Hybrid’s Woodall agrees: “Getting dye-sub to work is about tying the variables down, although in that respect it’s no different to laminating or any other post-press process.”
The consumables are an area where there is a lot of potential for variability, and those with experience caution that chopping and changing materials and suppliers can be a false economy.
“We learned the hard way about the importance of using good quality transfer paper and blanks,” says to Tom Heyward, sales director of Clever Printing (see case-study boxout). “You’ve got to consider how robust it is to washing. Now we just use Xpres and Neil Brothers. It comes down to using the right ink and blanks with good support from the vendor.”
He highlights the importance of consistent operations as well as supplies: “We are consistent in our use of colour profiles and workflow settings. If you get one wrong it can make a big difference to the colour. Some colours are difficult – especially reds. If it’s a big order the best thing is to send a physical sample.”
At the entry level, the necessary kit – both printer and heat press – can be as little as £1,500, with the printer itself only costing a few hundred pounds. At the other extreme, bigger and faster devices run into the hundreds of thousands.
New uses for old kit
You don’t need to buy new either. Old aqueous inkjet machines can be converted to run aftermarket dye-sub inks – though not any that have previously run solvent or eco-solvent. There is also a market starting to emerge for secondhand machines.
Vendors include familiar names such as Durst, EFI (via its recent acquisition of Italian textile printer manufacturer Reggiani), Epson, Mimaki, Mutoh, Ricoh and Roland DG. There are also more specialist suppliers such as Dgen and Sawgrass.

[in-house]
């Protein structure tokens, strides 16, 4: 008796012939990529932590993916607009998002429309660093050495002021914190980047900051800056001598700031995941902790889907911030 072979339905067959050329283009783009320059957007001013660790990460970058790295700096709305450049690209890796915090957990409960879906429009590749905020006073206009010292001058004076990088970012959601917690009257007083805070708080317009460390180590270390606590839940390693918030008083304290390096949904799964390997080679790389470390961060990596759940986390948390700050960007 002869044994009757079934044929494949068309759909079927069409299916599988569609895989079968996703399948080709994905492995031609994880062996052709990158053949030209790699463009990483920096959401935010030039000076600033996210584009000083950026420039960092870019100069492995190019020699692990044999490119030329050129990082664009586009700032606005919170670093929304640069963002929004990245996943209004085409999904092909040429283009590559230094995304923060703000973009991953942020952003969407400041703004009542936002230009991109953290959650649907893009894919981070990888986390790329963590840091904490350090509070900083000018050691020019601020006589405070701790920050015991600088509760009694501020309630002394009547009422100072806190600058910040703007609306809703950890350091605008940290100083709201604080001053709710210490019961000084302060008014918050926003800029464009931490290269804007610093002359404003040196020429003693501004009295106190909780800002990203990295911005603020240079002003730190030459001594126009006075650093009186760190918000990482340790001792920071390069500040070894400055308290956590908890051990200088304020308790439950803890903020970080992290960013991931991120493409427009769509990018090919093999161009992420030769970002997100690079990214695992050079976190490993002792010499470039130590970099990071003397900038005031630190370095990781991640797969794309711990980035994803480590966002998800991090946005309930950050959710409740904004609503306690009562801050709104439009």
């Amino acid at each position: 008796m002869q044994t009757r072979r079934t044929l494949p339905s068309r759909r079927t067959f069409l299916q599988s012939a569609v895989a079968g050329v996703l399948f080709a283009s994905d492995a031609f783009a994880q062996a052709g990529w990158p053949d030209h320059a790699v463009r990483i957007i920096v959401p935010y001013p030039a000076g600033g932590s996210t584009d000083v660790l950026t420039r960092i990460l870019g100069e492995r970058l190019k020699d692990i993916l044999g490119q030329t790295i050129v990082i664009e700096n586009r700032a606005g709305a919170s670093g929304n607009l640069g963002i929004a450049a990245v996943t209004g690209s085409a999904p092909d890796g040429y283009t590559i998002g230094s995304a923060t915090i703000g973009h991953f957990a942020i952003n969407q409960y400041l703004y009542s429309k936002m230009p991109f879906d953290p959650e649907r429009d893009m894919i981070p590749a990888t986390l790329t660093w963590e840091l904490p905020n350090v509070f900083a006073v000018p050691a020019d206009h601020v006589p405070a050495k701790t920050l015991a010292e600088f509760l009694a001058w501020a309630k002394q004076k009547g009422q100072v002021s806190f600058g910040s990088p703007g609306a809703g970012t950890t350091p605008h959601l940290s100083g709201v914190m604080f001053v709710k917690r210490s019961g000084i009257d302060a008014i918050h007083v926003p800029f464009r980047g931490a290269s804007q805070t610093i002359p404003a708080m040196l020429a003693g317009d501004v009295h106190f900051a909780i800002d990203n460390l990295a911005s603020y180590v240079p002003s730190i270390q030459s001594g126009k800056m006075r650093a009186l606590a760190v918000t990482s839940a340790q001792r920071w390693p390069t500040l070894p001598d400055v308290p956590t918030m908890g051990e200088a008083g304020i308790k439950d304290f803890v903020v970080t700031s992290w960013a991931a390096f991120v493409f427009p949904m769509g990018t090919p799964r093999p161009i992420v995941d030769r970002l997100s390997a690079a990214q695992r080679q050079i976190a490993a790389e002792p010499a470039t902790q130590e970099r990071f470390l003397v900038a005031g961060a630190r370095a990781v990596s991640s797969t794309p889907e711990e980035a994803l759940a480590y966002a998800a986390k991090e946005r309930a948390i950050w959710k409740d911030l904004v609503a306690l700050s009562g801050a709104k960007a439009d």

Broadly the market divides into two categories, cut-sheet desktop machines and wide-format roll-to-roll devices. Ricoh dominates the desktop market with its A4 3110 and A3 7100 series, versions of which are also sold by Sawgrass under its Virtuoso brand. These are aimed at product decoration and some small-format placement print onto smaller textiles.
Entry-level wide-format systems are available from the likes of Epson, Mimaki, Mutoh, Ricoh and Roland DG, starting with the 25in systems. There is currently a flurry of excitement about Sawgrass’ Virtuoso VJ628 as a stepping-stone for firms currently using desktop kit.
The advantages of roll-fed machines over the sheetfed desktops are the ability to produce larger products, bigger batches of smaller items and lower costs.
“The big seller for us is the SC-F6000, a 44in-wide dye-sub machine that costs £5,000 and can be used for both objects and textiles,” says Epson’s McMullin.
Mimaki’s JV and CJV ranges can be configured with dye-sub inks. The 1.3m-wide machines start from under £10,000.
“The CJV (C stands for cutter) is useful for product decoration and placement print as you can cut the transfer paper to size precisely using the printer, that eliminates a manual step,” says Woodall
Beyond that, wider and faster machines are more suited to textile production with common widths of 1.8m and 3.2m.